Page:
Greycoats: If our last album was molasses, this one's San Pellegrino

Greycoats.jpg
Photo by Darin Back
In early summer of 2012, Minneapolis band Greycoats released a five song EP Helicline that was a teaser to their full-length album, World of Tomorrow. The new album is four years in the making, four years when the band took to grow into a new, more-complete sound. What grew was a heart-stoppingly captivating album. World of Tomorrow is bold in content and glorious in composition, an arrangement woven with touches of intimacy and beauty.

Gimme Noise spoke with Jon Reine of Greycoats before their album release about the album and the exciting concept behind the album release show, which includes interpretations of each song in art form.

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Greycoats stay theatrical but get catchy on new EP Helicline

Gimme Noise: You guys just released an album last summer?


Jon Reine: It was an EP, a teaser to this album.

GM: Was it the same songs?

JR: Yes, but there are seven on there in addition to those. We were gonna put the full thing out last summer, but we decided to put out a smaller version instead.

GN: Why did you decide to do it that way?

JR: To get some interest. We put our last album out in 2008, so we decided to put out just a few songs to get people talking again.

GN: Do you feel more and more artists are gravitating towards releasing shorter albums more often rather than full-lengths with more time in between?

JR: I think so. In my heart, I'm still tied to albums. I like to represent where an artist is at a certain time. Here's a collection of songs of where our head is at and where our hearts are at. Here's a snapshot of today. With singles, things move so fast, you have to keep putting things out there that keep people's attention. At the same time, I don't know the history of people putting out singles in rock music. I feel I get asked that question a lot. The people who are really into music really get into a new album. We're trying to experiment with that format.



GN: The seven songs not on the EP, did you feel they didn't fit? Were all of the songs for the full-length written last summer?

JR: They were all written. We basically had the album done a year ago, so we did a little touring and were trying to figure out if there was a record label that would be a good fit. Ultimately, we decided to put it out ourselves. The songs we picked for the EP felt poppy and like summertime, so we said, "Let's put these together, and we'll just put it out as an attention grabber."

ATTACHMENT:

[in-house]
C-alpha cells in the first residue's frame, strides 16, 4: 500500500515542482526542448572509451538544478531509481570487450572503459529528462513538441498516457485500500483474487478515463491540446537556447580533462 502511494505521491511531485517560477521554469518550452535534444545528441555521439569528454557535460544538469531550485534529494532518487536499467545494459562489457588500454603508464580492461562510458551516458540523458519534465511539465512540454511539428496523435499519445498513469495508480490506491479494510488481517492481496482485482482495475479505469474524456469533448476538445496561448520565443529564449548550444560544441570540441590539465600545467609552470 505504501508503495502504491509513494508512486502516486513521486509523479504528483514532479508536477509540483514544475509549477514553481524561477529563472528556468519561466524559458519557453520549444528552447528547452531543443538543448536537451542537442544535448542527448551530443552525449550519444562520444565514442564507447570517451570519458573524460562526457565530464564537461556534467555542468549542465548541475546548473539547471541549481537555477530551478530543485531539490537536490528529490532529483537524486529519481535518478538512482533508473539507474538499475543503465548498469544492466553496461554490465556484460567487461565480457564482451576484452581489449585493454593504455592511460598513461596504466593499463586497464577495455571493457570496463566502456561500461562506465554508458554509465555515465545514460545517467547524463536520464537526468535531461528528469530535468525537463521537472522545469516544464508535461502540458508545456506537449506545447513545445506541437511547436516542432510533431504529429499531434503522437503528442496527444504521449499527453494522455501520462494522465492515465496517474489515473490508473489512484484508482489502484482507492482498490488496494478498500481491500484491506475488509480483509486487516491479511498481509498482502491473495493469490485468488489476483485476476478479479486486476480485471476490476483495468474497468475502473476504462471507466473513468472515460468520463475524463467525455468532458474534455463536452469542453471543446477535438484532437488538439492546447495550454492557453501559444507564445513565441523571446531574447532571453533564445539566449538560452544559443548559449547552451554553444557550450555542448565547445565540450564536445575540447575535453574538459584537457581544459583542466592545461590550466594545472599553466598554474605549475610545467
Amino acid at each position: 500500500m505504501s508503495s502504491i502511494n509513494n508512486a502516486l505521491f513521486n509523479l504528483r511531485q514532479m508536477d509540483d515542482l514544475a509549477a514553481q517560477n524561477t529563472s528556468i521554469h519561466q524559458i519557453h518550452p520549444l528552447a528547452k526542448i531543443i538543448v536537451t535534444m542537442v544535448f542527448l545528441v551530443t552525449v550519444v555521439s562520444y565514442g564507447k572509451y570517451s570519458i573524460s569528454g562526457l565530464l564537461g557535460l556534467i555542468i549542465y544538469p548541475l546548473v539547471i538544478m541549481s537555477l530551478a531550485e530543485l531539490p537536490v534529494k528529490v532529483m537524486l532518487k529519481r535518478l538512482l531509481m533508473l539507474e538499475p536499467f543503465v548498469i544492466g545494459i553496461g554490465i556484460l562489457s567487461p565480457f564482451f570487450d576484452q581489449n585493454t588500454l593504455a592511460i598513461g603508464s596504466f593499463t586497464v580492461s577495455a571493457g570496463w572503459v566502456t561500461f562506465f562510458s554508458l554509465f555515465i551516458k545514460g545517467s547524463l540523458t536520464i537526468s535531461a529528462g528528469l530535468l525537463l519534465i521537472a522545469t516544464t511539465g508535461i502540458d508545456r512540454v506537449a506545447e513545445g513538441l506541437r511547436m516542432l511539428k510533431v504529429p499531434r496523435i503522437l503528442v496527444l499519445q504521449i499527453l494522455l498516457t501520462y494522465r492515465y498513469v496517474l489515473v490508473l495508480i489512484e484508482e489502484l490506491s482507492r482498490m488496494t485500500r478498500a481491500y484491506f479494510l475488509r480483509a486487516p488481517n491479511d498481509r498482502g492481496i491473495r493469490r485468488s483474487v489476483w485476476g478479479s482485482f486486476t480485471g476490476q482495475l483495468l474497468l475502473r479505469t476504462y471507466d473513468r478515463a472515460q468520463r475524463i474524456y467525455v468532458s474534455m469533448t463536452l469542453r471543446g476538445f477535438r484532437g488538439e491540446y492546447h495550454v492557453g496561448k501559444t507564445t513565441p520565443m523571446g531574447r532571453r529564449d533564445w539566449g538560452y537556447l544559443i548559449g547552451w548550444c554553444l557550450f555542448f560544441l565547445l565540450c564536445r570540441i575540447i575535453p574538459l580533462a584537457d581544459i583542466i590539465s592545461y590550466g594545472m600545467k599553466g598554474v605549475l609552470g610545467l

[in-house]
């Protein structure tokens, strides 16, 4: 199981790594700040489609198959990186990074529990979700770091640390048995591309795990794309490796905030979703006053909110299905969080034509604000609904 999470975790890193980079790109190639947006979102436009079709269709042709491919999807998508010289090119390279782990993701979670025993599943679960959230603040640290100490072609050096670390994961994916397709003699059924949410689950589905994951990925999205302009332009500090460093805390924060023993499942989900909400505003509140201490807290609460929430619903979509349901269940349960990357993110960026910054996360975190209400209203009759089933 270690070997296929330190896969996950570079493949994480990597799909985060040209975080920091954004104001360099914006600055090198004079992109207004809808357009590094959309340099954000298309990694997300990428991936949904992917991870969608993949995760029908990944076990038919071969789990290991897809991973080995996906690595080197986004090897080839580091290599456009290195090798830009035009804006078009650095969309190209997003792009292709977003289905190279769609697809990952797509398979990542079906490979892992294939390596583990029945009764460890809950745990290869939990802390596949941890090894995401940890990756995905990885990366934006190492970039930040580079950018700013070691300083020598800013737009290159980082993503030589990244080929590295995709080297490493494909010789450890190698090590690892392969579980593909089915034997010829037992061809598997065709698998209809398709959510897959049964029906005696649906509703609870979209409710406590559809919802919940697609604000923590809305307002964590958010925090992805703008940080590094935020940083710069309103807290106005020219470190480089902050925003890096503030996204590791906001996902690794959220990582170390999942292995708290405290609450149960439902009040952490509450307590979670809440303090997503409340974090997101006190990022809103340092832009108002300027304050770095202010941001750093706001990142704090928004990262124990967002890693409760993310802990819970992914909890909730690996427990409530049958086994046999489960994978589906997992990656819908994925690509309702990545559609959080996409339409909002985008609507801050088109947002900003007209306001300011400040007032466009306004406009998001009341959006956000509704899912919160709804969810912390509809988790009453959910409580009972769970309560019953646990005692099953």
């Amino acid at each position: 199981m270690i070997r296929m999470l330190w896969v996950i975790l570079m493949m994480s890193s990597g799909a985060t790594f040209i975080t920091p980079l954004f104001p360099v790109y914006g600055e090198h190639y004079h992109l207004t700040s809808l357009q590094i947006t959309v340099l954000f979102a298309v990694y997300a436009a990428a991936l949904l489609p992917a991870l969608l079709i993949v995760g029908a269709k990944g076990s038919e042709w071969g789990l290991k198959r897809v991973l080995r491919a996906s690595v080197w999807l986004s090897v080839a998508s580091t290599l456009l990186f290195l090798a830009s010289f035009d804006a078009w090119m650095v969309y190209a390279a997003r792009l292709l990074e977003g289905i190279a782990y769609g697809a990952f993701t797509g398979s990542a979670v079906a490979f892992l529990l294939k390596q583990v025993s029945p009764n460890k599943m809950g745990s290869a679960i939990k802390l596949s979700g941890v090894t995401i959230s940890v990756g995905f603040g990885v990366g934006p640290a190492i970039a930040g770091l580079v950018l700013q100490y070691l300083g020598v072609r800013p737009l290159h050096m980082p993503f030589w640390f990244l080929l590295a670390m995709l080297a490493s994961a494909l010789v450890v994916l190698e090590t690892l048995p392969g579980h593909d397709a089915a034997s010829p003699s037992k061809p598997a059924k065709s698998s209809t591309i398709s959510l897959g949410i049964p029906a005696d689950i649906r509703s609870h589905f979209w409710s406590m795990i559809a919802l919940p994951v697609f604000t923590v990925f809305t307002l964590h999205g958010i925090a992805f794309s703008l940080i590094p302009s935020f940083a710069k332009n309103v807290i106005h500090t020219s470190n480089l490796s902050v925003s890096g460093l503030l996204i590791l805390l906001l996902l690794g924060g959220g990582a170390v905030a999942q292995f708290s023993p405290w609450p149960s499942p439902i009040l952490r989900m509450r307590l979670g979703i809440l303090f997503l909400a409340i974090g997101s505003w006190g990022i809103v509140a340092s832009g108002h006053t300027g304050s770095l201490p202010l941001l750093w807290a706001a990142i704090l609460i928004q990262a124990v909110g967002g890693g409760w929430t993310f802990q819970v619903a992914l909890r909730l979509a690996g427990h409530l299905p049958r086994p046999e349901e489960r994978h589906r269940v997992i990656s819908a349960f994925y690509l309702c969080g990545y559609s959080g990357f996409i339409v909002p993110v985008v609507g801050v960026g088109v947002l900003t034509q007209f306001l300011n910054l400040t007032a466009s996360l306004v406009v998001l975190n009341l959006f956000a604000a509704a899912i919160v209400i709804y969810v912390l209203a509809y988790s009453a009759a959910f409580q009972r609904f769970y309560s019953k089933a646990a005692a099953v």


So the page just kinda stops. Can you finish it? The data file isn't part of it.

GN: Would you rather have found a label for this full-length, or are you okay with releasing it yourselves?

JR: I think it depends on what kind of partnership it is. It would have to be the right thing. It's kind of like asking a single person if they want to get married. It's got to be the right person. I think if it was the right relationship, you will give up some stuff, but at the same time you're gaining their network and connections. It's fine putting it out ourselves in a sense that we have total creative control. On the negative side, it's taken us a lot longer than we really want. Sometimes deadlines can be good. There's that external pressure that a label can put on you.

GN: Were you scared about losing momentum between albums?

JR: There's always that idea of becoming obsolete.

GN: How has this album evolved from the last?

JR: I feel the sound's more focused. The first album was before Matt, our bassist, was in the band. We were putting this thing together, and we recorded it [the first album] two times. Things were pieced together. This new album was more us as a band coming together and creating a thing rather than all of the elements coming together. It's more focused. I feel if the last album was molasses, this one's more like Pellegrino water. It's more punchier and brighter.

GN: Did you do most of the writing?

JR: I would write and bounce lyrics off of the guys. We would arrange things together.

GN: Do you feel you evolved into a better writer?


JR: I hope so. I think leaving room for ambiguity even as I got more ideas for the songs and writing from the point-of-view of a character that you're invested in as opposed to writing all songs as a personal diary of your life. I've been working a job as a writer to pay bills, and that's forced me to be creative as a writer. I read an article that said every ten years, we become a different person. It's easier to look back and say, "I'm so different than I was ten years ago," but it's so hard to look forward and imagine what you'll be like at fifty. Your entire life, you're evolving and growing and changing as a person. That's interesting to me. As a culture, we chase youth, but I'm excited to grow older and have a library of stories that I can look back on.



GN: Do you have a certain song where you relate to more than the others?

JR: We all have our favorites. I feel one of our favorites is a song called "Foshay." It's about Wilbur Foshay, the man who built the Foshay Tower in Minneapolis. I like how it came together. I like the idea of this character who built himself up from nothing, and he was basically in this huge ponzi scheme where he lost everything and wound up in prison, and here this tower still stands.

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